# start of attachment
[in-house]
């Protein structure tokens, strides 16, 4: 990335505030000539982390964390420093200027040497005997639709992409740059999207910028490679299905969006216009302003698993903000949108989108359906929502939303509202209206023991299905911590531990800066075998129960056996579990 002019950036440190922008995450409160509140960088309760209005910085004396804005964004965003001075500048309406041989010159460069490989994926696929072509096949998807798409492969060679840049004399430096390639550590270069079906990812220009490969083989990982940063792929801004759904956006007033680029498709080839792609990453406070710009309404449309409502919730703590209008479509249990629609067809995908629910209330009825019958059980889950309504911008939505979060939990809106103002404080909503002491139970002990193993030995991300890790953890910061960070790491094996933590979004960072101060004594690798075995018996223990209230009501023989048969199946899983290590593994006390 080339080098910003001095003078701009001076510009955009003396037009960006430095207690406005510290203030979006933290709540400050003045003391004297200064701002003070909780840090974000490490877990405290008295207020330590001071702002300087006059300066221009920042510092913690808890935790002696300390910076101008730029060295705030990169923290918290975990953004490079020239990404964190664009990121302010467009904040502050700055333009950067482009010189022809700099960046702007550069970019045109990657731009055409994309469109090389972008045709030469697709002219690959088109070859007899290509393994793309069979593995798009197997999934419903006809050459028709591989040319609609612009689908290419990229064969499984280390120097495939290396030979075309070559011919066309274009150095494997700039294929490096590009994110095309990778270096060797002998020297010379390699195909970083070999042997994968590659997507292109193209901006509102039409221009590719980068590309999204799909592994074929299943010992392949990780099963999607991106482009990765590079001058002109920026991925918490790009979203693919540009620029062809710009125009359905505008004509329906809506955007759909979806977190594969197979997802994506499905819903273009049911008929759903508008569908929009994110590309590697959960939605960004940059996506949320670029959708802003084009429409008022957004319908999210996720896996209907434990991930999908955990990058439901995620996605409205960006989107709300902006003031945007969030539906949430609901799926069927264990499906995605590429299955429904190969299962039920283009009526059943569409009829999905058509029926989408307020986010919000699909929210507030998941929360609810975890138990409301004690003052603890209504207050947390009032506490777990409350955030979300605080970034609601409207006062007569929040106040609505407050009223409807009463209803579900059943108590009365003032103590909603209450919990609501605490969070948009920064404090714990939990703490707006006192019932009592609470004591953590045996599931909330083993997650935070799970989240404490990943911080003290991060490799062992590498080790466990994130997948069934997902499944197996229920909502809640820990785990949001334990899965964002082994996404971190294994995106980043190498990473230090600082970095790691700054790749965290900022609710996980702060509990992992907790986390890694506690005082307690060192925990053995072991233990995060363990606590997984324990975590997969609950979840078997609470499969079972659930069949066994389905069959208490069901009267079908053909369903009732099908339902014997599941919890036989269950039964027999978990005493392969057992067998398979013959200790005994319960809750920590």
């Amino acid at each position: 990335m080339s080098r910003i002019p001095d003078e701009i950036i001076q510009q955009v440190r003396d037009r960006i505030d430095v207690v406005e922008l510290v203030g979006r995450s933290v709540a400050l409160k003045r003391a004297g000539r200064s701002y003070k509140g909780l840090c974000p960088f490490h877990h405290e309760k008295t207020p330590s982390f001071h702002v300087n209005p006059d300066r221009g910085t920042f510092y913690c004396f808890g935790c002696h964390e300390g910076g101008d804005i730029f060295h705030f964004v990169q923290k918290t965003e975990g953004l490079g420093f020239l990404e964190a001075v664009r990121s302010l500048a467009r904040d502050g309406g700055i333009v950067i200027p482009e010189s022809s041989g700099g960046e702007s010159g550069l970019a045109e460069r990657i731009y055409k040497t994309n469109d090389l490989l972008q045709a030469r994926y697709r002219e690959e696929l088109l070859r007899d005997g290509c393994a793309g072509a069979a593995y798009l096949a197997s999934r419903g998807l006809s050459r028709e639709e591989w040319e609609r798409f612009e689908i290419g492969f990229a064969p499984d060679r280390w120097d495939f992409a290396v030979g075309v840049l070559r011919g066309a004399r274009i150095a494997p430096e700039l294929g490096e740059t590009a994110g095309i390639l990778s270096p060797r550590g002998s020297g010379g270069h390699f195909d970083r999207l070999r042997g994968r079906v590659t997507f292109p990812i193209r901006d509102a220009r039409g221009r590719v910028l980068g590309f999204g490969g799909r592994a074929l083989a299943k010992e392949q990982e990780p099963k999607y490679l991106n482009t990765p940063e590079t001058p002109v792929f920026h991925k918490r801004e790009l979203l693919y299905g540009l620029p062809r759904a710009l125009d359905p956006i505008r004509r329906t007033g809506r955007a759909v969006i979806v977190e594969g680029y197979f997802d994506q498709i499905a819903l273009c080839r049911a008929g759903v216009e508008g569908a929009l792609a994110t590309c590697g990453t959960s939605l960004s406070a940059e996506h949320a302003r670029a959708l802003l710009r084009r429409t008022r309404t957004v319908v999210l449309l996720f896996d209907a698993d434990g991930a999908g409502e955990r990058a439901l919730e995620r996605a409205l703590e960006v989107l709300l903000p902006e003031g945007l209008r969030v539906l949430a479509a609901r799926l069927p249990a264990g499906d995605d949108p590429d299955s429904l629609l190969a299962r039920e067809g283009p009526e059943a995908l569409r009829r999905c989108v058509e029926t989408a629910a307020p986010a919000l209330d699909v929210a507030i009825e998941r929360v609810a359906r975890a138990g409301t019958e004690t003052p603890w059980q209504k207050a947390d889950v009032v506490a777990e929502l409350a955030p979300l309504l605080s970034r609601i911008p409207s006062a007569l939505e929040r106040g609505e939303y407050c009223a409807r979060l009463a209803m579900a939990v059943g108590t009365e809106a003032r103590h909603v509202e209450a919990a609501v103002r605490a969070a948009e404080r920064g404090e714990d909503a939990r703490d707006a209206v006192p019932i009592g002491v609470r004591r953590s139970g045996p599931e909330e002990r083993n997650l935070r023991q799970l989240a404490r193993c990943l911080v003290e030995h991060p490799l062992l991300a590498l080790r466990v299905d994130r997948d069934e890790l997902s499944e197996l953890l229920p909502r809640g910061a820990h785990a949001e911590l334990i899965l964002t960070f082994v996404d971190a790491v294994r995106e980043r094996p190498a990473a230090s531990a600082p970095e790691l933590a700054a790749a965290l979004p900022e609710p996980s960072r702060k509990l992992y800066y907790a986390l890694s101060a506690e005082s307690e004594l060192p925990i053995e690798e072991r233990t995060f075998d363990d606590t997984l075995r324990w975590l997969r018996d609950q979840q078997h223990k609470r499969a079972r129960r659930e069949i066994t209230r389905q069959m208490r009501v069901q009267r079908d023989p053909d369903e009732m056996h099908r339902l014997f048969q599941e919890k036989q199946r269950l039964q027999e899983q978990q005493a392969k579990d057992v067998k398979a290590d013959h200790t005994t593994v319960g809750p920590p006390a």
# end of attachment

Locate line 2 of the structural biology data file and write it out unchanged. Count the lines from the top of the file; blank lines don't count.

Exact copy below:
């Protein structure tokens, strides 16, 4: 990335505030000539982390964390420093200027040497005997639709992409740059999207910028490679299905969006216009302003698993903000949108989108359906929502939303509202209206023991299905911590531990800066075998129960056996579990 002019950036440190922008995450409160509140960088309760209005910085004396804005964004965003001075500048309406041989010159460069490989994926696929072509096949998807798409492969060679840049004399430096390639550590270069079906990812220009490969083989990982940063792929801004759904956006007033680029498709080839792609990453406070710009309404449309409502919730703590209008479509249990629609067809995908629910209330009825019958059980889950309504911008939505979060939990809106103002404080909503002491139970002990193993030995991300890790953890910061960070790491094996933590979004960072101060004594690798075995018996223990209230009501023989048969199946899983290590593994006390 080339080098910003001095003078701009001076510009955009003396037009960006430095207690406005510290203030979006933290709540400050003045003391004297200064701002003070909780840090974000490490877990405290008295207020330590001071702002300087006059300066221009920042510092913690808890935790002696300390910076101008730029060295705030990169923290918290975990953004490079020239990404964190664009990121302010467009904040502050700055333009950067482009010189022809700099960046702007550069970019045109990657731009055409994309469109090389972008045709030469697709002219690959088109070859007899290509393994793309069979593995798009197997999934419903006809050459028709591989040319609609612009689908290419990229064969499984280390120097495939290396030979075309070559011919066309274009150095494997700039294929490096590009994110095309990778270096060797002998020297010379390699195909970083070999042997994968590659997507292109193209901006509102039409221009590719980068590309999204799909592994074929299943010992392949990780099963999607991106482009990765590079001058002109920026991925918490790009979203693919540009620029062809710009125009359905505008004509329906809506955007759909979806977190594969197979997802994506499905819903273009049911008929759903508008569908929009994110590309590697959960939605960004940059996506949320670029959708802003084009429409008022957004319908999210996720896996209907434990991930999908955990990058439901995620996605409205960006989107709300902006003031945007969030539906949430609901799926069927264990499906995605590429299955429904190969299962039920283009009526059943569409009829999905058509029926989408307020986010919000699909929210507030998941929360609810975890138990409301004690003052603890209504207050947390009032506490777990409350955030979300605080970034609601409207006062007569929040106040609505407050009223409807009463209803579900059943108590009365003032103590909603209450919990609501605490969070948009920064404090714990939990703490707006006192019932009592609470004591953590045996599931909330083993997650935070799970989240404490990943911080003290991060490799062992590498080790466990994130997948069934997902499944197996229920909502809640820990785990949001334990899965964002082994996404971190294994995106980043190498990473230090600082970095790691700054790749965290900022609710996980702060509990992992907790986390890694506690005082307690060192925990053995072991233990995060363990606590997984324990975590997969609950979840078997609470499969079972659930069949066994389905069959208490069901009267079908053909369903009732099908339902014997599941919890036989269950039964027999978990005493392969057992067998398979013959200790005994319960809750920590």